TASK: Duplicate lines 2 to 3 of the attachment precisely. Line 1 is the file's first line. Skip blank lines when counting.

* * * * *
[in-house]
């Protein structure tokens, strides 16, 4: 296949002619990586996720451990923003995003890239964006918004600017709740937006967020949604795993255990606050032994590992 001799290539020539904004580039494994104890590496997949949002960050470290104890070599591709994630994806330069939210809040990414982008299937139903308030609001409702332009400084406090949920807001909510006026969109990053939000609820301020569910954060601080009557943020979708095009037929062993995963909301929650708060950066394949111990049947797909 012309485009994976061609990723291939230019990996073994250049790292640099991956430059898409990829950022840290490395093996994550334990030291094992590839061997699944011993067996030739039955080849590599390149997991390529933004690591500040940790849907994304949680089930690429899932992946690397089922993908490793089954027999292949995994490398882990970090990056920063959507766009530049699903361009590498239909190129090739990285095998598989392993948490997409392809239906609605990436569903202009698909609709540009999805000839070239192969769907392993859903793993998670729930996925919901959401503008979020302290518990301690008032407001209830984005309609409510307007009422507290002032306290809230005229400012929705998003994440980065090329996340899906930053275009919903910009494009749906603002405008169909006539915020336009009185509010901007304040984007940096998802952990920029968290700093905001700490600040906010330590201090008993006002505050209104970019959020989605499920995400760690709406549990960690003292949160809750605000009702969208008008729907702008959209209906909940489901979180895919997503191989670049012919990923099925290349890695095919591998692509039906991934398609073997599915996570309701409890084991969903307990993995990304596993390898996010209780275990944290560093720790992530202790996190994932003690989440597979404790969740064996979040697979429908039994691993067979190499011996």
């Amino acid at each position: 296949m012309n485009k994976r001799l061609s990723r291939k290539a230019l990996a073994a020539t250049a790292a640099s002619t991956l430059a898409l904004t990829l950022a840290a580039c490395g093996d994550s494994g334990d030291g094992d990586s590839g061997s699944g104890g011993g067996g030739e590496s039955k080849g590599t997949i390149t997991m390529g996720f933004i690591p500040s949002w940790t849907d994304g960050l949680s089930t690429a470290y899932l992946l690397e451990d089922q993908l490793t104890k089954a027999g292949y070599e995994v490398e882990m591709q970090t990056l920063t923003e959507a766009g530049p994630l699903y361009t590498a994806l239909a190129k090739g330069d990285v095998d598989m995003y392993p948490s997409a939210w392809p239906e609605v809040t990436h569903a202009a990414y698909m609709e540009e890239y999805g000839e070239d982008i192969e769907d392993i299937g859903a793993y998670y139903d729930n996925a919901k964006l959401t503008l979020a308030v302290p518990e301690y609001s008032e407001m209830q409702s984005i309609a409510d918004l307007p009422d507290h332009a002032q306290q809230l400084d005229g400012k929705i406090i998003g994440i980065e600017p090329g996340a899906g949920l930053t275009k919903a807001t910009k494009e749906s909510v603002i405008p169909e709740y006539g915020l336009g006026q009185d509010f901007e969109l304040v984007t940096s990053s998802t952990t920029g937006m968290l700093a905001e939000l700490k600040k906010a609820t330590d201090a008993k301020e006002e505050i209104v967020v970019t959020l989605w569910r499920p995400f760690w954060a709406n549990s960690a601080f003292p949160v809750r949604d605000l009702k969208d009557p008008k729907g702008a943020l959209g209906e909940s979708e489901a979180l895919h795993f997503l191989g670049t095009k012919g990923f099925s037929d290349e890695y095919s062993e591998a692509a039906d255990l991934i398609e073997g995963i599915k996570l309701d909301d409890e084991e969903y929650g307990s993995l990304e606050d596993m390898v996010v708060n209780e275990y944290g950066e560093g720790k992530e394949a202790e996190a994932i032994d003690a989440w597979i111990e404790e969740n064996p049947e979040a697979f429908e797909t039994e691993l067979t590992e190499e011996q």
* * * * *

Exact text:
């Protein structure tokens, strides 16, 4: 296949002619990586996720451990923003995003890239964006918004600017709740937006967020949604795993255990606050032994590992 001799290539020539904004580039494994104890590496997949949002960050470290104890070599591709994630994806330069939210809040990414982008299937139903308030609001409702332009400084406090949920807001909510006026969109990053939000609820301020569910954060601080009557943020979708095009037929062993995963909301929650708060950066394949111990049947797909 012309485009994976061609990723291939230019990996073994250049790292640099991956430059898409990829950022840290490395093996994550334990030291094992590839061997699944011993067996030739039955080849590599390149997991390529933004690591500040940790849907994304949680089930690429899932992946690397089922993908490793089954027999292949995994490398882990970090990056920063959507766009530049699903361009590498239909190129090739990285095998598989392993948490997409392809239906609605990436569903202009698909609709540009999805000839070239192969769907392993859903793993998670729930996925919901959401503008979020302290518990301690008032407001209830984005309609409510307007009422507290002032306290809230005229400012929705998003994440980065090329996340899906930053275009919903910009494009749906603002405008169909006539915020336009009185509010901007304040984007940096998802952990920029968290700093905001700490600040906010330590201090008993006002505050209104970019959020989605499920995400760690709406549990960690003292949160809750605000009702969208008008729907702008959209209906909940489901979180895919997503191989670049012919990923099925290349890695095919591998692509039906991934398609073997599915996570309701409890084991969903307990993995990304596993390898996010209780275990944290560093720790992530202790996190994932003690989440597979404790969740064996979040697979429908039994691993067979190499011996």
């Amino acid at each position: 296949m012309n485009k994976r001799l061609s990723r291939k290539a230019l990996a073994a020539t250049a790292a640099s002619t991956l430059a898409l904004t990829l950022a840290a580039c490395g093996d994550s494994g334990d030291g094992d990586s590839g061997s699944g104890g011993g067996g030739e590496s039955k080849g590599t997949i390149t997991m390529g996720f933004i690591p500040s949002w940790t849907d994304g960050l949680s089930t690429a470290y899932l992946l690397e451990d089922q993908l490793t104890k089954a027999g292949y070599e995994v490398e882990m591709q970090t990056l920063t923003e959507a766009g530049p994630l699903y361009t590498a994806l239909a190129k090739g330069d990285v095998d598989m995003y392993p948490s997409a939210w392809p239906e609605v809040t990436h569903a202009a990414y698909m609709e540009e890239y999805g000839e070239d982008i192969e769907d392993i299937g859903a793993y998670y139903d729930n996925a919901k964006l959401t503008l979020a308030v302290p518990e301690y609001s008032e407001m209830q409702s984005i309609a409510d918004l307007p009422d507290h332009a002032q306290q809230l400084d005229g400012k929705i406090i998003g994440i980065e600017p090329g996340a899906g949920l930053t275009k919903a807001t910009k494009e749906s909510v603002i405008p169909e709740y006539g915020l336009g006026q009185d509010f901007e969109l304040v984007t940096s990053s998802t952990t920029g937006m968290l700093a905001e939000l700490k600040k906010a609820t330590d201090a008993k301020e006002e505050i209104v967020v970019t959020l989605w569910r499920p995400f760690w954060a709406n549990s960690a601080f003292p949160v809750r949604d605000l009702k969208d009557p008008k729907g702008a943020l959209g209906e909940s979708e489901a979180l895919h795993f997503l191989g670049t095009k012919g990923f099925s037929d290349e890695y095919s062993e591998a692509a039906d255990l991934i398609e073997g995963i599915k996570l309701d909301d409890e084991e969903y929650g307990s993995l990304e606050d596993m390898v996010v708060n209780e275990y944290g950066e560093g720790k992530e394949a202790e996190a994932i032994d003690a989440w597979i111990e404790e969740n064996p049947e979040a697979f429908e797909t039994e691993l067979t590992e190499e011996q």